TAMPA — A couple of months ago, Freud the sea turtle gave a reassuring sign to his caretakers at the Florida Aquarium: He swam to the bottom of his tank and chilled out.
This was huge progress — just last year, Freud couldn't swim or dive. Aquarium staffers had long suspected a tear in his lungs but couldn't pinpoint the problem for the endangered green sea turtle.
Freud was taken to the aquarium shortly after being discovered on a Panhandle beach in November 2012. He was lethargic, bloated and covered in algae.
So in December, the aquarium began teaming up with USF Health to get diagnostic help with a state-of-the-art advanced imaging system. And the answers they got led to a treatment plan that has Freud ready for the wild again.
A team from the USF Health Morsani College of Medicine's department of radiology analyzed Freud's scans and created three-dimensional models of his lungs to visualize the extent of the damage.
Working with sea turtle expert Dr. Doug Mader of the Marathon Sea Turtle Hospital, the team came up with a diagnosis: bronchopleural fistula, an abnormal connection between the small air tubes of the lung and the space around it.
Since the diagnosis was confirmed in January, the Florida Aquarium team has been treating Freud and in recent months saw big improvements in his swimming abilities, according to a joint news release from the aquarium and USF. Freud could swim to the bottom of the tank and glide across the water effortlessly.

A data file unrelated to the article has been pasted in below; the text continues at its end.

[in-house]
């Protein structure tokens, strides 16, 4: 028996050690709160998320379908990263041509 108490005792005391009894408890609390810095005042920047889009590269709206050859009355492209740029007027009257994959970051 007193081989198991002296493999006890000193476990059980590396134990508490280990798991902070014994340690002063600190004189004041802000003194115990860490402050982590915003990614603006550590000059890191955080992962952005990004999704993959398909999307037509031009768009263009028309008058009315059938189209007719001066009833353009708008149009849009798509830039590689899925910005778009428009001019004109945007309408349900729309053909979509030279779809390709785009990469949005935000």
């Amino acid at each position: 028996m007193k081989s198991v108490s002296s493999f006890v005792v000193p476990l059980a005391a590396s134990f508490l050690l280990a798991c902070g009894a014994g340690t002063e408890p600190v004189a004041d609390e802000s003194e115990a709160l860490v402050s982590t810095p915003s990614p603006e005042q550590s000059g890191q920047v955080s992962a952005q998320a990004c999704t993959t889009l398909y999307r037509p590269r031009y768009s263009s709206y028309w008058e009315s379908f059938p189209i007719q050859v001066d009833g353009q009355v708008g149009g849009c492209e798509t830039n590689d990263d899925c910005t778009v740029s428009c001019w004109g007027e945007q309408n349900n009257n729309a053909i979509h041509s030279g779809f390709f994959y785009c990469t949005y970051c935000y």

But aquarium veterinarian Kathy Heym said the staff couldn't be certain he was healed. So they reached out again to the USF Health radiology department and recently got another round of CT scans, this time at the USF Health South Tampa Center for Advanced Healthcare imaging facility on the Tampa General Hospital campus.
The CT scans confirmed that Freud's injury has completely healed, with minor residual scarring, so he can safely be released back into the wild, the aquarium says.
The aquarium is working with Florida Fish and Wildlife to determine when and where Freud's release will take place.
"We simply couldn't have done it without the help of our friends at USF Health," Heym said in a statement. "Freud's success is due in a large part to their willingness to utilize their equipment and expertise to help us make a proper diagnosis and develop a plan of action to successfully treat this turtle."
Contact Jodie Tillman at firstname.lastname@example.org or (813) 226-3374. Follow @JTillmanTimes.